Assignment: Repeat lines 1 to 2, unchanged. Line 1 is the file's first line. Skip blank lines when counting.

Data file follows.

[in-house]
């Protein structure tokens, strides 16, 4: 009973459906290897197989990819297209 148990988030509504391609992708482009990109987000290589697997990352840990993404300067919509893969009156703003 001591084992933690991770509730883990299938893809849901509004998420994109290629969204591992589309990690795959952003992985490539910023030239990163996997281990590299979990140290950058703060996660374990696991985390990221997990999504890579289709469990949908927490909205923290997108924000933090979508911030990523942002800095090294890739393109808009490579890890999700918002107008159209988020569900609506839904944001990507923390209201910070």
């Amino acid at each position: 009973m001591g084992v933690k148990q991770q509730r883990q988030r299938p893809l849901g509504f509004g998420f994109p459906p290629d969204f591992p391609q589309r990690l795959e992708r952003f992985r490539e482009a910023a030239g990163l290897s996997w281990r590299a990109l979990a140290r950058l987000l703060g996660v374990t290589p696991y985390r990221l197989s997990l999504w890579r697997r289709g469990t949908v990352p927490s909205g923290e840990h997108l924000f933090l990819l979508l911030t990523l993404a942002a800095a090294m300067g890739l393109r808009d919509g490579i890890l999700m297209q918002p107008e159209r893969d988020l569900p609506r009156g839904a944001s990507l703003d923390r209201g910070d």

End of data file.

[in-house]
């Protein structure tokens, strides 16, 4: 009973459906290897197989990819297209 148990988030509504391609992708482009990109987000290589697997990352840990993404300067919509893969009156703003 001591084992933690991770509730883990299938893809849901509004998420994109290629969204591992589309990690795959952003992985490539910023030239990163996997281990590299979990140290950058703060996660374990696991985390990221997990999504890579289709469990949908927490909205923290997108924000933090979508911030990523942002800095090294890739393109808009490579890890999700918002107008159209988020569900609506839904944001990507923390209201910070």